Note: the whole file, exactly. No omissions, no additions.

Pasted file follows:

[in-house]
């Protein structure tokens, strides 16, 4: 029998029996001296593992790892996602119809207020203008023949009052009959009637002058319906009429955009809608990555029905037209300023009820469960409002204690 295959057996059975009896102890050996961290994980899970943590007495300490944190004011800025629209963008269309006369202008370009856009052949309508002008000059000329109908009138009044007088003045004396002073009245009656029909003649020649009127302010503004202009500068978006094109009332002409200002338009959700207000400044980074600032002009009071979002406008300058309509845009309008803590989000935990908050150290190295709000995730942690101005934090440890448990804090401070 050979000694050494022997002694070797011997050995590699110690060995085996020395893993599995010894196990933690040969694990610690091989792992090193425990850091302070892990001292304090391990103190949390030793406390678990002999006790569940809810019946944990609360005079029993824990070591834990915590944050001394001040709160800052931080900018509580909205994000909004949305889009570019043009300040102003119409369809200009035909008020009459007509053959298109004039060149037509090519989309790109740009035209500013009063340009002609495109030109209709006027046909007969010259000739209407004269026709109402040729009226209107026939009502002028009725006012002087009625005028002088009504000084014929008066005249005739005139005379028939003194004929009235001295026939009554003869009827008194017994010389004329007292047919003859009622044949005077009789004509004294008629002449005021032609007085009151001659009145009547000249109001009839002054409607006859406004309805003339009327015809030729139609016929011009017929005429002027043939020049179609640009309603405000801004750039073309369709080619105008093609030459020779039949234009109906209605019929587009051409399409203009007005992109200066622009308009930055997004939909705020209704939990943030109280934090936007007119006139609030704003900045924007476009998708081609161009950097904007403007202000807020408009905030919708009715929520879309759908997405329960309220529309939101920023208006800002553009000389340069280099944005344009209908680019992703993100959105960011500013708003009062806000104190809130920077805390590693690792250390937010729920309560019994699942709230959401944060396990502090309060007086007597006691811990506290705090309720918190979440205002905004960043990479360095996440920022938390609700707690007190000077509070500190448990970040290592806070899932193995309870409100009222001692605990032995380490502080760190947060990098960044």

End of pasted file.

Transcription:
[in-house]
């Protein structure tokens, strides 16, 4: 029998029996001296593992790892996602119809207020203008023949009052009959009637002058319906009429955009809608990555029905037209300023009820469960409002204690 295959057996059975009896102890050996961290994980899970943590007495300490944190004011800025629209963008269309006369202008370009856009052949309508002008000059000329109908009138009044007088003045004396002073009245009656029909003649020649009127302010503004202009500068978006094109009332002409200002338009959700207000400044980074600032002009009071979002406008300058309509845009309008803590989000935990908050150290190295709000995730942690101005934090440890448990804090401070 050979000694050494022997002694070797011997050995590699110690060995085996020395893993599995010894196990933690040969694990610690091989792992090193425990850091302070892990001292304090391990103190949390030793406390678990002999006790569940809810019946944990609360005079029993824990070591834990915590944050001394001040709160800052931080900018509580909205994000909004949305889009570019043009300040102003119409369809200009035909008020009459007509053959298109004039060149037509090519989309790109740009035209500013009063340009002609495109030109209709006027046909007969010259000739209407004269026709109402040729009226209107026939009502002028009725006012002087009625005028002088009504000084014929008066005249005739005139005379028939003194004929009235001295026939009554003869009827008194017994010389004329007292047919003859009622044949005077009789004509004294008629002449005021032609007085009151001659009145009547000249109001009839002054409607006859406004309805003339009327015809030729139609016929011009017929005429002027043939020049179609640009309603405000801004750039073309369709080619105008093609030459020779039949234009109906209605019929587009051409399409203009007005992109200066622009308009930055997004939909705020209704939990943030109280934090936007007119006139609030704003900045924007476009998708081609161009950097904007403007202000807020408009905030919708009715929520879309759908997405329960309220529309939101920023208006800002553009000389340069280099944005344009209908680019992703993100959105960011500013708003009062806000104190809130920077805390590693690792250390937010729920309560019994699942709230959401944060396990502090309060007086007597006691811990506290705090309720918190979440205002905004960043990479360095996440920022938390609700707690007190000077509070500190448990970040290592806070899932193995309870409100009222001692605990032995380490502080760190947060990098960044």